Madame de Pompadour was the alluring chief mistress of King Louis XV, but few people know her dark history—or the chilling secret shared by her and Louis.
December 7, 2018 Kyle Climans

More from Factinate

Featured Article

I tried to get my ex-wife served with divorce papers. I knew that she was going to take it badly, but I had no idea about the insane lengths she would go to just to get revenge and mess with my life.

These People Got Genius Revenges

When someone really pushes our buttons, we'd like to think that we'd hold our head high and turn the other cheek, but revenge is so, so sweet.
April 22, 2020 Scott Mazza

Featured Article

Catherine of Aragon is now infamous as King Henry VIII’s rejected queen—but few people know her even darker history.

Catherine of Aragon Facts

Tragic Facts About Catherine of Aragon, Henry VIII’s First Wife

Catherine of Aragon is now infamous as King Henry VIII’s rejected queen—but very few people know her even darker history.
June 7, 2018 Christine Tran

Dear reader,

Want to tell us to write facts on a topic? We’re always looking for your input! Please reach out to us to let us know what you’re interested in reading. Your suggestions can be as general or specific as you like, from “Life” to “Compact Cars and Trucks” to “A Subspecies of Capybara Called Hydrochoerus Isthmius.” We’ll get our writers on it because we want to create articles on the topics you’re interested in. Please submit feedback to contribute@factinate.com. Thanks for your time!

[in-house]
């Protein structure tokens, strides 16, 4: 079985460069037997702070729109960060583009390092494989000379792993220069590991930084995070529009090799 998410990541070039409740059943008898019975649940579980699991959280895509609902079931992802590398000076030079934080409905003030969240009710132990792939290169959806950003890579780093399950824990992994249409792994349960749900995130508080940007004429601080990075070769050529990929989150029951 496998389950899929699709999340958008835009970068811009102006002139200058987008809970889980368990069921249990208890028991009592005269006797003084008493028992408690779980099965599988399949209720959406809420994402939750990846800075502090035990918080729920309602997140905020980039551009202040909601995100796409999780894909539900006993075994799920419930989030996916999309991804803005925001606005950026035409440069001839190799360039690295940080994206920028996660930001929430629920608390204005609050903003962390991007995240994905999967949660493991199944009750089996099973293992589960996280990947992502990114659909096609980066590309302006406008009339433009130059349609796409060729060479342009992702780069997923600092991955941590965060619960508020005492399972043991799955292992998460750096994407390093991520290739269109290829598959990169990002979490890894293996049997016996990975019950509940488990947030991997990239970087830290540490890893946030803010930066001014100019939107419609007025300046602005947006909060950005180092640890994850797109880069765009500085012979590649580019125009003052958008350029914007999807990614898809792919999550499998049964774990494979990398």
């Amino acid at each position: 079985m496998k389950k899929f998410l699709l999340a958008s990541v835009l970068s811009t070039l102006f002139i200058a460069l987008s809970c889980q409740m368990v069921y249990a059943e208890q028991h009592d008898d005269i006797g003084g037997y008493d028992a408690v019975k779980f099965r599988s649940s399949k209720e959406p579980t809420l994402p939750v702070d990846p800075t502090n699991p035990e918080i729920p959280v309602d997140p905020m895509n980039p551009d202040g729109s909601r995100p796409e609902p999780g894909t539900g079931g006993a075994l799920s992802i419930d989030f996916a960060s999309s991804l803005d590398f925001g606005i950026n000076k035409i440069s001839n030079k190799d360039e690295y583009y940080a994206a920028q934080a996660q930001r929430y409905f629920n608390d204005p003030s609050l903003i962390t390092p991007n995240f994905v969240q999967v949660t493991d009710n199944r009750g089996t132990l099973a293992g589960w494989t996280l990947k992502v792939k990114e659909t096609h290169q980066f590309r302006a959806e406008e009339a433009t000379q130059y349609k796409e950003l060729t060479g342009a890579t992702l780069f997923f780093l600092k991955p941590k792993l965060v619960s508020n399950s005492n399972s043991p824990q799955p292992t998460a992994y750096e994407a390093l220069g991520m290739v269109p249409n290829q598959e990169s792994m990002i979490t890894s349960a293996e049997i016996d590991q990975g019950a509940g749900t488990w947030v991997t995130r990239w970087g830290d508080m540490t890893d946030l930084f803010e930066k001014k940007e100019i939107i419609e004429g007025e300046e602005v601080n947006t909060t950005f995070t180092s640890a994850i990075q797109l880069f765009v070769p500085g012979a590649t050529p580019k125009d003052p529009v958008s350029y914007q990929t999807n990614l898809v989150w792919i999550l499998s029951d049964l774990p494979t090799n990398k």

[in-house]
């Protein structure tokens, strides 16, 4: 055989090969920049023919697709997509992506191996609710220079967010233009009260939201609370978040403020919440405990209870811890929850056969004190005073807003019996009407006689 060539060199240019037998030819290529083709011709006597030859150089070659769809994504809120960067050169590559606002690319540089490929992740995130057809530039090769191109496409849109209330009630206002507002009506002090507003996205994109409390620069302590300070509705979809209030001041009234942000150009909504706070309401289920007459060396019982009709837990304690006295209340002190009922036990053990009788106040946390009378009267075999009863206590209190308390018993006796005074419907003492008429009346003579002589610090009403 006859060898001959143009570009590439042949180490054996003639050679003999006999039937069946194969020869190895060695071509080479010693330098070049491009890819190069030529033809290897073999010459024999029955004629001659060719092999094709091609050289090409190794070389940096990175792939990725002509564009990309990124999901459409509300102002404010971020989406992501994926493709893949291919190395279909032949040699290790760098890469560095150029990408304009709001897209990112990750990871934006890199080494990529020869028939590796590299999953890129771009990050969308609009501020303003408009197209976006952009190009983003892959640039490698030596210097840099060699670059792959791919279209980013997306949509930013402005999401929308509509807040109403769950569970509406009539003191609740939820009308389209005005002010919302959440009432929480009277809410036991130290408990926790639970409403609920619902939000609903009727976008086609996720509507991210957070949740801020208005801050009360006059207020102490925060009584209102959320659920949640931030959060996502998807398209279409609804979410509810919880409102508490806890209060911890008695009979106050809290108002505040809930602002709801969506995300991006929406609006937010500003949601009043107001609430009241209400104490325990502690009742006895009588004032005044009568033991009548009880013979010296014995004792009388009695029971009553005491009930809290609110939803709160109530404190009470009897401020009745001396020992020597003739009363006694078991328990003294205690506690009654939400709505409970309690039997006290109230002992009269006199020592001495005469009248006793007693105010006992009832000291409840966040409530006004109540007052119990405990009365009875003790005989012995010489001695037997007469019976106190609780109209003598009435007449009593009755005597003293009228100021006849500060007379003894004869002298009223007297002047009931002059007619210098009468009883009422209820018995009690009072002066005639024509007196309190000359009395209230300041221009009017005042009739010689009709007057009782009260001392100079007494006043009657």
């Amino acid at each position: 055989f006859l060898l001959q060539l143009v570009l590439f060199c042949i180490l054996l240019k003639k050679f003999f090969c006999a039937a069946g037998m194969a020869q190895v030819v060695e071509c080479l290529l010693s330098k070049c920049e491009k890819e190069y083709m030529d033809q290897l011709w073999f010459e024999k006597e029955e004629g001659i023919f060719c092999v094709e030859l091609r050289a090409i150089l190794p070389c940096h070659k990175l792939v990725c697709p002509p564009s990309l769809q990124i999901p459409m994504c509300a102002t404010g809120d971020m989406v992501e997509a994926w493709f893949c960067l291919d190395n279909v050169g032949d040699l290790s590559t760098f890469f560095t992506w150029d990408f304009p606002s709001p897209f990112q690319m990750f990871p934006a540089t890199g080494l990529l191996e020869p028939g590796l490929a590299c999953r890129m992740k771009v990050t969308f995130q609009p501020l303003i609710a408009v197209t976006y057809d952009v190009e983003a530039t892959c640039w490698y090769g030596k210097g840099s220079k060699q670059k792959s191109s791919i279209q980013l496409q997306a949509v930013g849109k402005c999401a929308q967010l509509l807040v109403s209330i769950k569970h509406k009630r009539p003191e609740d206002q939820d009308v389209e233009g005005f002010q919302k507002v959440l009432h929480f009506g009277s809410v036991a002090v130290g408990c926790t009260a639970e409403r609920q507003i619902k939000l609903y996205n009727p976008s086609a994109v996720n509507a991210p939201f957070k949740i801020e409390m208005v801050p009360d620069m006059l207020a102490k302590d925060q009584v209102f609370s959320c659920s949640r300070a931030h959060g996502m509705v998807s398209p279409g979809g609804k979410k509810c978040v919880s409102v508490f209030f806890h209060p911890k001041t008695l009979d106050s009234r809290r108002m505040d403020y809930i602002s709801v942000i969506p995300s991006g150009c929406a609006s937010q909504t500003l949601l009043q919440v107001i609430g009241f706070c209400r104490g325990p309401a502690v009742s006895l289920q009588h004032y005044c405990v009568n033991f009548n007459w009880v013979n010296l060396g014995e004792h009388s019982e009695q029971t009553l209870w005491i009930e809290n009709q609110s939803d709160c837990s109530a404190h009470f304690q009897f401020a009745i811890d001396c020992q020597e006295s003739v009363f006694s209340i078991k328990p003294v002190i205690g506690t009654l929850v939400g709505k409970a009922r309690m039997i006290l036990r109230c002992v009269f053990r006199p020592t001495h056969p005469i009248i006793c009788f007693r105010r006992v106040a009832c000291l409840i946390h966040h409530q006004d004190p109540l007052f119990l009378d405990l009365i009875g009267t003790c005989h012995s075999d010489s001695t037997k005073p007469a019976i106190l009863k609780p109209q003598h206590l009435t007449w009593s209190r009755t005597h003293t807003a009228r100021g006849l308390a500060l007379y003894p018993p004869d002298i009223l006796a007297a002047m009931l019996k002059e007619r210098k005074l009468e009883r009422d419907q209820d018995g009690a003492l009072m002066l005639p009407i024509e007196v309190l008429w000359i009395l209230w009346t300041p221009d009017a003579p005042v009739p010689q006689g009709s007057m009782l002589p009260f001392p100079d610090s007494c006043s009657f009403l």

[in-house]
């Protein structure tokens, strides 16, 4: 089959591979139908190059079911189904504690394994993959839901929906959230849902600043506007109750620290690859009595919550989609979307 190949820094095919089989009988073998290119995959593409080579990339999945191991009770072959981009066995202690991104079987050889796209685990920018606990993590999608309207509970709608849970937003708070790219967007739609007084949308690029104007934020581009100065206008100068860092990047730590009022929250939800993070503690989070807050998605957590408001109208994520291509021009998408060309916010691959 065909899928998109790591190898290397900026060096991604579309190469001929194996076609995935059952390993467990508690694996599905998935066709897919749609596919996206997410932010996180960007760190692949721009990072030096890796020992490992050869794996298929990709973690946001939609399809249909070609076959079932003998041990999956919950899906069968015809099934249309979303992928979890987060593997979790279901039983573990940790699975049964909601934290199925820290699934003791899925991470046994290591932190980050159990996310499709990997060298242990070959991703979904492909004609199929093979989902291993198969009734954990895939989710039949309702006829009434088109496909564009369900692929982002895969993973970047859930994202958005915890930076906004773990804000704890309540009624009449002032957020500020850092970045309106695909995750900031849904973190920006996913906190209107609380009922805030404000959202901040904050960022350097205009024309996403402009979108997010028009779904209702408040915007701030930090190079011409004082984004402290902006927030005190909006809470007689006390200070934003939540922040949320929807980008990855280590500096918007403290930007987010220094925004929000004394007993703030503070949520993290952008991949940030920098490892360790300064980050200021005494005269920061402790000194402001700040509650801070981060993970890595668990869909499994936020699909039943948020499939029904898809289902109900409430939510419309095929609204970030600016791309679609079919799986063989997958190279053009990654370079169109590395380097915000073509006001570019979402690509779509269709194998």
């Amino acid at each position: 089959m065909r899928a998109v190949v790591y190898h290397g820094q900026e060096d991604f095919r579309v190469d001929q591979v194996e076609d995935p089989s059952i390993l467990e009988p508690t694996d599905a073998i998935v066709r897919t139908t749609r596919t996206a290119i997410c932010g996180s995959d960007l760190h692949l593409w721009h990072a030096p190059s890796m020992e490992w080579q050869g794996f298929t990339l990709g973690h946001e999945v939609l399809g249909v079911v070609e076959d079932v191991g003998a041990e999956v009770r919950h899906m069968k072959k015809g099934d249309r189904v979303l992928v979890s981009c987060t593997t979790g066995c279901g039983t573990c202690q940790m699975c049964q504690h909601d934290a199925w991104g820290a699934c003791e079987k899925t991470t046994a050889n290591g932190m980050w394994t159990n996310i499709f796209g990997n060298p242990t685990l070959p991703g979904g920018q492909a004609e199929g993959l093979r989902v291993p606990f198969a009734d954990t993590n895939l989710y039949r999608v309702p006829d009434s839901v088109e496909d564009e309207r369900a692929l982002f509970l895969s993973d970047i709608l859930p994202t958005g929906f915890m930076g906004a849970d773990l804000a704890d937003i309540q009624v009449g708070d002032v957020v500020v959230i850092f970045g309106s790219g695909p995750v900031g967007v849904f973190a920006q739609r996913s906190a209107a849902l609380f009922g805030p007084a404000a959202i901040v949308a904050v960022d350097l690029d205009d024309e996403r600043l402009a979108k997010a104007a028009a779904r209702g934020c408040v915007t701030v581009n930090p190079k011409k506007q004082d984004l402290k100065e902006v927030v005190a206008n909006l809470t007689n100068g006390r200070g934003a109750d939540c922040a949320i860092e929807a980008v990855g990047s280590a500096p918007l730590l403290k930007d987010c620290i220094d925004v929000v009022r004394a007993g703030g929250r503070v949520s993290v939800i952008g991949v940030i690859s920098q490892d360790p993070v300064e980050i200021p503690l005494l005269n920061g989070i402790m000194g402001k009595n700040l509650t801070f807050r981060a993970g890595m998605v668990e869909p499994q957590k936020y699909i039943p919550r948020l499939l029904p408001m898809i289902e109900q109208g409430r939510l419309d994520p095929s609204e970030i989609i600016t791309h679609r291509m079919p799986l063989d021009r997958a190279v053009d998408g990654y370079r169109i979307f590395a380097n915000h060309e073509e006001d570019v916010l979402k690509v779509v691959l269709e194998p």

Do you question the accuracy of a fact you just read? At Factinate, we’re dedicated to getting things right. Our credibility is the turbo-charged engine of our success. We want our readers to trust us. Our editors are instructed to fact check thoroughly, including finding at least three references for each fact. However, despite our best efforts, we sometimes miss the mark. When we do, we depend on our loyal, helpful readers to point out how we can do better. Please let us know if a fact we’ve published is inaccurate (or even if you just suspect it’s inaccurate) by reaching out to us at contribute@factinate.com. Thanks for your help!

Warmest regards,

The Factinate team

Want to learn something new every day?

Join thousands of others and start your morning with our Fact Of The Day newsletter.

Thank you!

Error, please try again.